I’m with you. I can’t draw worth a lick. My dad was an amazing artist, and I would have thought I could have at least received the ability to draw a symmetrical circle, but no, nothing.
And probably like you, I love to write, and/or have a ton of great ideas but don’t even want to put them down on paper sometimes because you know at some point, the dreaded “i” word is going to come around…
But, probably unlike you, I now have confidence a book can be illustrated without drawing—either illustrated via different means or illustrated by someone else. So, I’d like to help you get to that point as well!
Ways to Illustrate a Children’s Book
The good news is, we are talking about children’s books—have you seen the illustrations in some children’s books? Many a best seller aren’t expertly illustrated, but in lieu, they are fun and consistent, and fit the words on the pages next to them.
Here are some ways you can try to get your children’s book illustrated.
(And before going further, I previously had a section about drawing in Canva. I’ve since moved that post to let this one focus on the main activity of using PowerPoint for your illustration needs.)
Yes, I said PowerPoint. And no, I’m not going to talk about clip art. Instead, with PowerPoint, you can fairly easily trace/outline real photos, and then fill in those photos with different colors and details.
This could work because, most people pretty much have PowerPoint already, and thus won’t need to go out and do something extra just to get started.
And, the pictures are based on real photos, but aren’t a simple “cartoonify” app that anyone can access. Meaning, you still have a bit of creative freedom to make the animations your own.
This deserves a separate blog post, but here is how you go about it.
1. Open PowerPoint
Open a blank PowerPoint file as if you were going to create the next great work presentation.
2. Add a Photo
As mentioned, this process is based on tracing photos, so if you have characters who can be created from real-life inspirations, than all the better.
In this case, we will use my dog Madden taking a bath.
3. Select Freeform Tool
Now, go to shapes, and click the dropdown caret to view all of the available shapes. You’re looking for the freeform shape tool, which essentially allows you to create your own shapes.
4. Trace the Photo
With the Freeform tool, you’re going to trace your photo; or, trace the main piece of the photo you want illustrated. So, in this case, I’m starting at Madden’s head and tracing all around her body.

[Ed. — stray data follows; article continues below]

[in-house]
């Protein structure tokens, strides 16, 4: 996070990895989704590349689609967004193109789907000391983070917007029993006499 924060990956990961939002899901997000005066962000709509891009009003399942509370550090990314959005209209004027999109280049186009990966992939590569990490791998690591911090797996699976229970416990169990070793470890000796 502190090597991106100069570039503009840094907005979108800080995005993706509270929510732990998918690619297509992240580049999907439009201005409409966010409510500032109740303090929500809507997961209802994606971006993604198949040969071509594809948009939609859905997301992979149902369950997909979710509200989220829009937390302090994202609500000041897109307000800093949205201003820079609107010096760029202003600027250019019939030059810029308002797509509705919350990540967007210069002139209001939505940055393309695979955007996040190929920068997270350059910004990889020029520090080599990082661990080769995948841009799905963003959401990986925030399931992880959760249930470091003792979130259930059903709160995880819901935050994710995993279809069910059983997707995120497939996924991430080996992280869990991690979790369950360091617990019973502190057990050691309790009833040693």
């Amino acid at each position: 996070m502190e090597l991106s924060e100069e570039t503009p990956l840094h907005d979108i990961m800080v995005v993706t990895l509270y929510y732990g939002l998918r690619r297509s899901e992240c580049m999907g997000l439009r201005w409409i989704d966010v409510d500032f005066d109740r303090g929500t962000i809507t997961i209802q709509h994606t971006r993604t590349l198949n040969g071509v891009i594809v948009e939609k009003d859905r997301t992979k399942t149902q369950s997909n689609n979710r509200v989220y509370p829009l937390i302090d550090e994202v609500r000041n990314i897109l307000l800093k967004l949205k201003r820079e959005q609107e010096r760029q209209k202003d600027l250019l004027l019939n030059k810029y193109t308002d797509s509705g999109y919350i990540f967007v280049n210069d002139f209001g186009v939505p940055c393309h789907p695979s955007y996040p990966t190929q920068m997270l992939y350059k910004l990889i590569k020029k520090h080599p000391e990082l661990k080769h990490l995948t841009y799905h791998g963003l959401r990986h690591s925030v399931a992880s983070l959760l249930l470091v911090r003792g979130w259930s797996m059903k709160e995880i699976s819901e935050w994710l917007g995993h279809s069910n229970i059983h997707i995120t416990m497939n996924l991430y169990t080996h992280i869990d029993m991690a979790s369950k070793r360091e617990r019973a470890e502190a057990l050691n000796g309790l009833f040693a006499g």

The tool takes some getting used to, but every click you make, you’re piecing together a shape. So, for now, just capture the shape of the outline. So, I’m going to start at Madden’s head and then click around her entire body until I get back to my starting point.
Here is my Madden shape:
5. Trace the Details
Now, as you can see, we only have an outline at this point. From here, you can take some creative liberties in terms of getting facial expressions, coloring, etc.
One way to do so is to decrease the transparency of the outline shape you just created. You can do that by double-clicking the shape, and then under “fill” decrease the transparency so you can see through the shape and into the photo details behind it.
The other option is to move the shape to the side so that you’e again working from the main photo, and then trace the additional elements, and then paste them on to the main shape.
I prefer the transparency method.
Now, you can spend as much time on this step as you’d like. For me, if at any point it feels like it’s taking too long, I think about how long it would take if I were actually illustrating the story, and that helps put things into perspective.
Here is my finished project for this method example.
If the above method still isn’t helping your illustration woes, have you looked to Fiverr at all?
For the uninitiated, Fiverr is a gig marketplace where talented individuals make their work and skills available for those in need. (For instance, Fiverr is one way I monetize my writing.)
Point being, there are a ton of illustrators on the platform as well, and given the amount of work I receive as a children’s book ghostwriter, I know there are a ton of people on the platform looking for (and probably receiving) illustration help for their stories.
All in all, if you have big story ideas, don’t let lack of illustration skills stop you! Happy to help if you have questions, and best of luck!
And now, you can easily animate thanks to the Prisma cartoon effect in Canva! I won’t get into the details here, but click the previously mentioned link to view the tutorial.